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Carbon-ion radiotherapy flourishes in Japan

7 June 2010

New facilities are coming on line to play a key role in the treatment of cancer.

Résumé

L’hadronthérapie par ions carbone en pleine expansion au Japon

Avec un premier patient traité en 1994, le Japon s’est imposé comme précurseur dans l’utilisation des ions carbone pour le traitement des tumeurs. Le 16 mars dernier, un patient souffrant d’un cancer de la prostate a été traité pour la première fois à l’aide d’un faisceau d’ions carbone dans un nouvel établissement du GHMC, le centre de soin et de recherche dédié au traitement par ions lourds de l’université de Gunma, trois ans après le début de sa construction, en février 2007. Il s’agit d’un modèle réduit de l’HIMAC, le premier accélérateur d’ions lourds utilisé à des fins thérapeutiques situé à Chiba. D’ici 2014, le Japon comptera cinq centres de traitement par ions carbone et huit par protons.

The first prostate cancer patient was successfully treated with a 380 MeV/u carbon-ion beam at a new facility of the Gunma University Heavy Ion Medical Center (GHMC) on 16 March, three years after construction began in February 2007. This facility, which is a pilot project to boost carbon-ion radiotherapy in Japan, has been developed in collaboration with the National Institute of Radiological Sciences (NIRS).

The GHMC facility, shown schematically in figure 2, can deliver carbon-ion beams with energies ranging from 140 to 400 MeV/u. It consists of a compact injector, a synchrotron ring, three treatment rooms and an irradiation room for the development of new beam-delivery technology. The first beam was obtained from the accelerator system on 30 August 2009. Beam commissioning was followed by three months of pre-clinical research before the first treatment began. Each week since has seen two patients added to the schedule. The facility is a pilot based on a smaller version of the Heavy-Ion Medical Accelerator in Chiba (HIMAC). This means that clinical instrumentation, as well as the accelerator system, has been better tailored for clinical use and has a much lower cost – about a third less than the HIMAC facility.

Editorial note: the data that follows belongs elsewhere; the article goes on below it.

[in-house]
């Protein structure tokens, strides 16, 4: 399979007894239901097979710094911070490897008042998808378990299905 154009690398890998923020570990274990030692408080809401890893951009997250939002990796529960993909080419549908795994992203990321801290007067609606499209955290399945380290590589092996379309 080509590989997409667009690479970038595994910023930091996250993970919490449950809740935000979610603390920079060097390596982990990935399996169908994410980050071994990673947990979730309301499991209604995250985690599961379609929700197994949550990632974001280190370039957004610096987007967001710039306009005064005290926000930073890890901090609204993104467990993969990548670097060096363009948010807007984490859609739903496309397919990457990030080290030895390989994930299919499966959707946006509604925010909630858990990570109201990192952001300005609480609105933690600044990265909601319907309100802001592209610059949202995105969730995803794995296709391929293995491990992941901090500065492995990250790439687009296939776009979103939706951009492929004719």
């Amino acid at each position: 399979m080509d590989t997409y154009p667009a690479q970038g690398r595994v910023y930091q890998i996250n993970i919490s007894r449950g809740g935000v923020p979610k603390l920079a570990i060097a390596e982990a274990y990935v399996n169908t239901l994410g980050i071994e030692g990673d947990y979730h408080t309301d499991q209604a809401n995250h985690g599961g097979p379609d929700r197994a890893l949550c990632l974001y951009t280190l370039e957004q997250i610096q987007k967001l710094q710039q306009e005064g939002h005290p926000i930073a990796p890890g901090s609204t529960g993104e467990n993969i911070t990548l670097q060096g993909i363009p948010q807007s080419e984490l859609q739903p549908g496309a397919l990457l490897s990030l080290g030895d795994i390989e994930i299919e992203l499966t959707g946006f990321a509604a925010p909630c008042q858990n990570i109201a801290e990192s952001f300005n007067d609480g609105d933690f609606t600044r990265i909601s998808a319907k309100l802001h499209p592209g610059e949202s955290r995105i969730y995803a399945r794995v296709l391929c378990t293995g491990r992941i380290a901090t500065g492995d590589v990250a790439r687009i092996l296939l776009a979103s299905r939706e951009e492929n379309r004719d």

Clinical trials

Heavy-ion beams are particularly suitable for deeply seated cancer treatment not only because of their high dose-localization at the Bragg peak but also as a result of the high biological effect around the peak (CERN Courier December 2006 p5). NIRS decided to construct the HIMAC facility in 1984, encouraged by the promising results from the pioneering work at the Lawrence Berkeley National Laboratory in the 1970s. Completed in October 1993, HIMAC was the world’s first heavy-ion accelerator facility dedicated to medical use. A carbon-ion beam was chosen for HIMAC, based on the fast-neutron radiotherapy experience at NIRS. It uses the single beam-wobbling method – a passive beam-delivery method – because it is robust with respect to beam errors and offers easy dose management.

Since the first clinical trial in June 1994, the total number of treatments with HIMAC had reached more than 5500 by February 2010, including about 750 treatments in 2009 alone, with single-shift operation on an average of 180 days a year. The treatment has been applied to various types of malignant tumour. As a result of the accumulated numbers of protocols, in 2003 the Japanese government approved carbon-ion radiotherapy with HIMAC as a highly advanced medical technology.

The development of beam-delivery and accelerator technologies has significantly contributed to improved treatments at HIMAC. For example, NIRS developed methods for treating tumours that move with a patient’s breathing and for reducing the undesired extra dose on healthy tissue around tumours that occurs in the single beam-wobbling method, routinely used at HIMAC.

The carbon-ion radiotherapy with HIMAC has so far proved to be significantly effective not only against many kinds of tumour that have been treated by low-linear energy transfer (LET) radiotherapy but also against radio-resistant tumours, while keeping the quality of life high without any serious side effects. It has also reduced the number of treatment fractions, which leads to a short course of treatment compared with low-LET radiotherapy. For example, a single fractionated irradiation with four directions has been used in treating lung cancer, which means only one day of treatment. NIRS therefore proposed a new facility to boost the application of carbon-ion radiotherapy, with the emphasis on a downsized system to reduce costs.